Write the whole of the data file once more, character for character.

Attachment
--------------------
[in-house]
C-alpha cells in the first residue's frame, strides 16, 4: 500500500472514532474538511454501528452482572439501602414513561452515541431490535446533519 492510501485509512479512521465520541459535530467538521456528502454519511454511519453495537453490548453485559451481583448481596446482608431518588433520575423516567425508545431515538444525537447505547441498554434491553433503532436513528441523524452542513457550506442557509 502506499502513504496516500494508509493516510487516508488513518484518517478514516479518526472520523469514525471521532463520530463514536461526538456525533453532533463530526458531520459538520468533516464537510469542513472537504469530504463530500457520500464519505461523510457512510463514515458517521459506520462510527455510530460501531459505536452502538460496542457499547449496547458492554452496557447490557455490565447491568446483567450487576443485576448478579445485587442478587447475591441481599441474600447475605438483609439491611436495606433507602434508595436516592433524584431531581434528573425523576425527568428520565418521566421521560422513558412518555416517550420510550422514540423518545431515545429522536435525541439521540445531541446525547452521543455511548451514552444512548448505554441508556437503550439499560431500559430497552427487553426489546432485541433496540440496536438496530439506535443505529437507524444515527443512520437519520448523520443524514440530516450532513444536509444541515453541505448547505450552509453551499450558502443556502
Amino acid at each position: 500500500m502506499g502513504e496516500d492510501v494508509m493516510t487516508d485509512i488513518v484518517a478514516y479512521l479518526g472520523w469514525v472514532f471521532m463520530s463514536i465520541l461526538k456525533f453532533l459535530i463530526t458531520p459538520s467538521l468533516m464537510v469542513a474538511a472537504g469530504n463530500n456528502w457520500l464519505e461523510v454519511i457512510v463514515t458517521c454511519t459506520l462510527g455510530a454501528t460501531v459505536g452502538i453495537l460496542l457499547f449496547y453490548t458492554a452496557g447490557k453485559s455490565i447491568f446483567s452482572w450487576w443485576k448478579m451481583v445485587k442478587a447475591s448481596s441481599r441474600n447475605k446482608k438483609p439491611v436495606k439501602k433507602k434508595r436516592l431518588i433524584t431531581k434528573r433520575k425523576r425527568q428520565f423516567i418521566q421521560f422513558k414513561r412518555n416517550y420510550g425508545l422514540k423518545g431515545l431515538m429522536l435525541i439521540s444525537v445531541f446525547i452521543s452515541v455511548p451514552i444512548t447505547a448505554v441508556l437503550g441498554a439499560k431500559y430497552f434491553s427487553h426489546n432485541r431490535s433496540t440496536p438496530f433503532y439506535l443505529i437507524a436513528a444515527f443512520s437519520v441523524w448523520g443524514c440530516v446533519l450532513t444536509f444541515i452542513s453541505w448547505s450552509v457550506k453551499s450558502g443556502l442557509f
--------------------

[in-house]
C-alpha cells in the first residue's frame, strides 16, 4: 500500500472514532474538511454501528452482572439501602414513561452515541431490535446533519 492510501485509512479512521465520541459535530467538521456528502454519511454511519453495537453490548453485559451481583448481596446482608431518588433520575423516567425508545431515538444525537447505547441498554434491553433503532436513528441523524452542513457550506442557509 502506499502513504496516500494508509493516510487516508488513518484518517478514516479518526472520523469514525471521532463520530463514536461526538456525533453532533463530526458531520459538520468533516464537510469542513472537504469530504463530500457520500464519505461523510457512510463514515458517521459506520462510527455510530460501531459505536452502538460496542457499547449496547458492554452496557447490557455490565447491568446483567450487576443485576448478579445485587442478587447475591441481599441474600447475605438483609439491611436495606433507602434508595436516592433524584431531581434528573425523576425527568428520565418521566421521560422513558412518555416517550420510550422514540423518545431515545429522536435525541439521540445531541446525547452521543455511548451514552444512548448505554441508556437503550439499560431500559430497552427487553426489546432485541433496540440496536438496530439506535443505529437507524444515527443512520437519520448523520443524514440530516450532513444536509444541515453541505448547505450552509453551499450558502443556502
Amino acid at each position: 500500500m502506499g502513504e496516500d492510501v494508509m493516510t487516508d485509512i488513518v484518517a478514516y479512521l479518526g472520523w469514525v472514532f471521532m463520530s463514536i465520541l461526538k456525533f453532533l459535530i463530526t458531520p459538520s467538521l468533516m464537510v469542513a474538511a472537504g469530504n463530500n456528502w457520500l464519505e461523510v454519511i457512510v463514515t458517521c454511519t459506520l462510527g455510530a454501528t460501531v459505536g452502538i453495537l460496542l457499547f449496547y453490548t458492554a452496557g447490557k453485559s455490565i447491568f446483567s452482572w450487576w443485576k448478579m451481583v445485587k442478587a447475591s448481596s441481599r441474600n447475605k446482608k438483609p439491611v436495606k439501602k433507602k434508595r436516592l431518588i433524584t431531581k434528573r433520575k425523576r425527568q428520565f423516567i418521566q421521560f422513558k414513561r412518555n416517550y420510550g425508545l422514540k423518545g431515545l431515538m429522536l435525541i439521540s444525537v445531541f446525547i452521543s452515541v455511548p451514552i444512548t447505547a448505554v441508556l437503550g441498554a439499560k431500559y430497552f434491553s427487553h426489546n432485541r431490535s433496540t440496536p438496530f433503532y439506535l443505529i437507524a436513528a444515527f443512520s437519520v441523524w448523520g443524514c440530516v446533519l450532513t444536509f444541515i452542513s453541505w448547505s450552509v457550506k453551499s450558502g443556502l442557509f